The District of Columbia Court of Appeals and the Supreme Court of Virginia have recently issued decisions which are significant for those in the real estate industry.
On July 11, 2019, the District of Columbia Court of Appeals issued its decision in Margaret Williams v. James Kennedy regarding intra-owner transfers within the context of the Tenant Opportunity to Purchase Act (TOPA). In Williams, the subject rental accommodation was initially owned 40% by Mr. and Mrs. Kennedy as tenants by the entirety, 40% by Mr. and Mrs. Martin as tenants by the entirety, and 20% by Mr. Robinson. In 2004, following the passing of Mr. Martin, Ms. Martin quitclaimed her interest to Mr. and Mrs. Kennedy. In 2015, Mr. and Mrs. Kennedy conveyed a portion of their interest to Mr. Robinson such that Mr. Robinson owned an 85% interest leaving Mr. and Mrs. Kennedy with a 15% interest as tenants by the entirety. In 2016, Mr. and Mrs. Kennedy transferred their remaining interest to Mr. Robinson leaving Mr. Robinson as the sole owner of the rental accommodation. A tenant suit was filed alleging that both the 2015 and 2016 transfers constituted a “sale” pursuant to TOPA, thus triggering the tenant’s right to purchase.
The Court of Appeals began its analysis with the oft-repeated directive from the District of Columbia Council that any ambiguity in the Act is to be decided in favor of the tenant “to the maximum extent permissible under law” as the purpose of TOPA is to “strengthen the bargaining position of tenants….” Despite the directive for such a liberal interpretation, the Williams Court held that intra-owner transfers were not “sales” within the act. The Court of Appeals noted that the “sale” definition does not address a situation in which individual owners reallocate their interests, but does not bring in a new owner. Indeed, other TOPA provisions are explicitly tied to the involvement of a third party (e.g,. the right of a third party being conditioned on a tenant’s exercise of purchase rights and the owner’s obligation to offer sale to a tenant on terms at least as favorable as those offered to a third party). The Court of Appeals, in holding such intra-owner transfers were outside the scope of TOPA, concluded that it “would be odd for TOPA to consider transactions as sales for purposes of TOPA if those transactions do not give rise to substantive rights under TOPA.”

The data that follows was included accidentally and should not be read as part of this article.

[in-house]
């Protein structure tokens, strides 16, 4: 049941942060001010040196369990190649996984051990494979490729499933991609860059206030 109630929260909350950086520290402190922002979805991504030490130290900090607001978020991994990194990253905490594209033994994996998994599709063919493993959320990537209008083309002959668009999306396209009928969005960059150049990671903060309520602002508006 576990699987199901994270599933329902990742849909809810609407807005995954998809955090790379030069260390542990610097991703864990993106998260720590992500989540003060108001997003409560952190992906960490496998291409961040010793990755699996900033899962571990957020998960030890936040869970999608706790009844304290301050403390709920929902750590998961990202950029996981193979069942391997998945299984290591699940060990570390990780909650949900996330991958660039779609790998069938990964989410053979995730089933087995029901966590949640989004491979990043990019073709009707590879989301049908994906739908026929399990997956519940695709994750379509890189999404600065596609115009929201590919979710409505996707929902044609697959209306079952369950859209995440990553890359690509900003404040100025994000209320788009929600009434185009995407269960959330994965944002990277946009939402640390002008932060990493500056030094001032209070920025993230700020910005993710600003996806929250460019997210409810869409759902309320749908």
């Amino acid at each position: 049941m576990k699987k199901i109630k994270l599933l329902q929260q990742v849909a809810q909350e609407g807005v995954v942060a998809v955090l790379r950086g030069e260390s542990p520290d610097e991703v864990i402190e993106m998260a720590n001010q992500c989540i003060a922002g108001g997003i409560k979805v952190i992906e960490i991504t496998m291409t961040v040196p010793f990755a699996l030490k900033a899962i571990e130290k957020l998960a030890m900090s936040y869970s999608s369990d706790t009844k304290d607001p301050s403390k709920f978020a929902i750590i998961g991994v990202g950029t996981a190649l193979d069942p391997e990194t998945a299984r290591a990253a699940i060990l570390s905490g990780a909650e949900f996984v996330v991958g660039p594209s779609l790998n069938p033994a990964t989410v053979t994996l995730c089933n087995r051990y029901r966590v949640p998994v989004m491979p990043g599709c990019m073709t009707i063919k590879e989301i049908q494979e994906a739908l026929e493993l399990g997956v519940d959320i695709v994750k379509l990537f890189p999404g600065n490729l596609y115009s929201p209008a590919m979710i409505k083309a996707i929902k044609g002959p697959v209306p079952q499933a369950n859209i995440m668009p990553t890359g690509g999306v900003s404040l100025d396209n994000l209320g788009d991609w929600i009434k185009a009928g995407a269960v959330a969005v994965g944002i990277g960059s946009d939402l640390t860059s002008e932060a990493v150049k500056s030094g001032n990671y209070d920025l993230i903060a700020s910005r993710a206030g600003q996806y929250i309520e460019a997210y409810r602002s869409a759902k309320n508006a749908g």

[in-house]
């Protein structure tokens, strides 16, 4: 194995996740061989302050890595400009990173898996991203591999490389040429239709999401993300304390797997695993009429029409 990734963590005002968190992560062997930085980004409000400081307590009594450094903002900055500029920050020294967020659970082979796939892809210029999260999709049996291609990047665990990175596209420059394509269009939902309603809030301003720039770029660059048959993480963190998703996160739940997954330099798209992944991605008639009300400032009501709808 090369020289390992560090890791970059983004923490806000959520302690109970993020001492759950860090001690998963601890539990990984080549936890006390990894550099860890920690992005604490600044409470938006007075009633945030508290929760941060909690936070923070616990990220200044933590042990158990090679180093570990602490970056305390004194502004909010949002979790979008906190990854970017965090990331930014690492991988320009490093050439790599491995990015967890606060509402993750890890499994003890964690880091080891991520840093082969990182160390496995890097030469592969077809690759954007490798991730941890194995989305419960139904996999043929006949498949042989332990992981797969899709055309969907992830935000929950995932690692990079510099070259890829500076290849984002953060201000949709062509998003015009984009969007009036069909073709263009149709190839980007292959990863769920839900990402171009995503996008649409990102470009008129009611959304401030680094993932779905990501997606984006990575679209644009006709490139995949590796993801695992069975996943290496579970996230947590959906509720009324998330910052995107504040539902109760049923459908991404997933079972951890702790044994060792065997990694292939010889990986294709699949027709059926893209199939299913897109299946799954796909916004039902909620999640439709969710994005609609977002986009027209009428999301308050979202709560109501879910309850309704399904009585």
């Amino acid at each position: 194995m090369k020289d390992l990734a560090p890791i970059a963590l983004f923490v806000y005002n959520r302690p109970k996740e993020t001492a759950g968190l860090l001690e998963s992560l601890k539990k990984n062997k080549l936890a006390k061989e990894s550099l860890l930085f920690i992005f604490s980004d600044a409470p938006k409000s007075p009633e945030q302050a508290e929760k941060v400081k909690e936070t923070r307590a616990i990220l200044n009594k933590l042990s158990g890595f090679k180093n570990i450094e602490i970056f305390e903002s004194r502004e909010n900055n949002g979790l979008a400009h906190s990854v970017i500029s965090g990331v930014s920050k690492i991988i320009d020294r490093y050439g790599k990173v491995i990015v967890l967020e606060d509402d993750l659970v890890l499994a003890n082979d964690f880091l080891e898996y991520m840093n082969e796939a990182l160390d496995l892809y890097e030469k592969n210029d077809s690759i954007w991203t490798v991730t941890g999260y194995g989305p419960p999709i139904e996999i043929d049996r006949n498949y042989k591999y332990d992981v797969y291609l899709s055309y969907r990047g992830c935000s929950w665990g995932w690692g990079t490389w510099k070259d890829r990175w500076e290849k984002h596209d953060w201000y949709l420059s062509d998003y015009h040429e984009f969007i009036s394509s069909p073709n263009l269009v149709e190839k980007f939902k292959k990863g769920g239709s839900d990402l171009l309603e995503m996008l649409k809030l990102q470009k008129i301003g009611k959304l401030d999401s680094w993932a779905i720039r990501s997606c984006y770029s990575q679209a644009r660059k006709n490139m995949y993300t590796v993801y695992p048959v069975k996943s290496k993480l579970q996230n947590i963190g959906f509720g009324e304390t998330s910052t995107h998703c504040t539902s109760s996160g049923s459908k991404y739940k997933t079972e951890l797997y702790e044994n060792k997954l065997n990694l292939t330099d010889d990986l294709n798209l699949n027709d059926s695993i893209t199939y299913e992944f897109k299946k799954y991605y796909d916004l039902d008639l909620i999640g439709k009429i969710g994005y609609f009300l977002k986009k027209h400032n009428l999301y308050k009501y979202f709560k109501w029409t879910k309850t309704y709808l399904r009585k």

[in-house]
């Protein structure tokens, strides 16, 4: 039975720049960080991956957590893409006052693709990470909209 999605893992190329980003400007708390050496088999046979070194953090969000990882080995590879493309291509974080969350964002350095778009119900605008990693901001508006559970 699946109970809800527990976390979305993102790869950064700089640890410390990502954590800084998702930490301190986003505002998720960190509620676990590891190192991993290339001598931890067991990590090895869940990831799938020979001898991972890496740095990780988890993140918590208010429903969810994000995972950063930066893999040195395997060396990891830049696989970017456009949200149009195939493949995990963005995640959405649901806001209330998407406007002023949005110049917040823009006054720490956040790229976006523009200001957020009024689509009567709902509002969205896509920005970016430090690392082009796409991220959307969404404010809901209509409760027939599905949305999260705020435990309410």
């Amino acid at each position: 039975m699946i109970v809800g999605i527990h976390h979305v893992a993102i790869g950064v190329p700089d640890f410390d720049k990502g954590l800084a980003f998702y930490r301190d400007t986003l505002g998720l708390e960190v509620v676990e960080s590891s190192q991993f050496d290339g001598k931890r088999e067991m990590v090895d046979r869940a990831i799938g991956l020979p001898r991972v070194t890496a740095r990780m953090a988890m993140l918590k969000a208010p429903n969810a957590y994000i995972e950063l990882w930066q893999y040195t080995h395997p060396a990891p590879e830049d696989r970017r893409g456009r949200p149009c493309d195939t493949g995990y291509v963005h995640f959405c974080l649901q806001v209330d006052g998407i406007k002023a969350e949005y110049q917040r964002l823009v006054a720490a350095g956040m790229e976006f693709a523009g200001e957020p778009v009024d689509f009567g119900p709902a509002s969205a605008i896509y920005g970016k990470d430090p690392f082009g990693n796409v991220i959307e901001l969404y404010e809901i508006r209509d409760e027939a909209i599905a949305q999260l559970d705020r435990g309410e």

Across the Potomac River, the Virginia Supreme Court issued a decision in Jane Robinson, Trustee v. Nels Nordquist on July 18, 2019 construing a “light and air” easement and its subsequent enlargement encumbering valuable property in Old Town Alexandria.
In 1960, the servient estate granted a perpetual easement “for the purposes of admitting light and air” to the dominant estate, but did not provide any dimension for the easement. In 1969, the servient estate “affirmed and enlarged” the easement by providing that a three foot strip of land “shall forever be and remain open and free of all buildings and structures .. and shall be and remain open yard.…” Within the space between the two properties, the servient estate expanded an existing brick wall, constructed an arbor, planted bushes and trees and placed various objects such as “ladders and toys.” Suit was then brought by the dominant estate alleging violations of the 1960 and 1969 easements.
The servient estate challenged the 1960 easement term of “light and air” asserting that it was too vague, ambiguous and without dimension, thus rendering it unenforceable. The Virginia Supreme Court resolved the dispute holding that an easement lacking in dimension is not unenforceable if the scope can be determined “by reference to the intention of the parties to the grant ascertained from the circumstances pertaining to the parties and the land at the time of the grant.” As the 1960 easement described its purpose—to admit light and air—the case was remanded to determine the dimensions as contemplated by the original parties at the time of the grant.
The servient estate also challenged the 1969 easement and sought an interpretation that the “open yard” requirement was merely limited to “open and free of all buildings and structures.” The Virginia Supreme Court disagreed and held that the 1969 easement explicitly required that the space between the properties remain both “open and free of all buildings and structures” and “open yard” as such terms were separately required under the easement. The case was remanded to determine what the original parties intended by such language and, presumably, whether the presence of a bush or the occasional placement of toys violated the easement.
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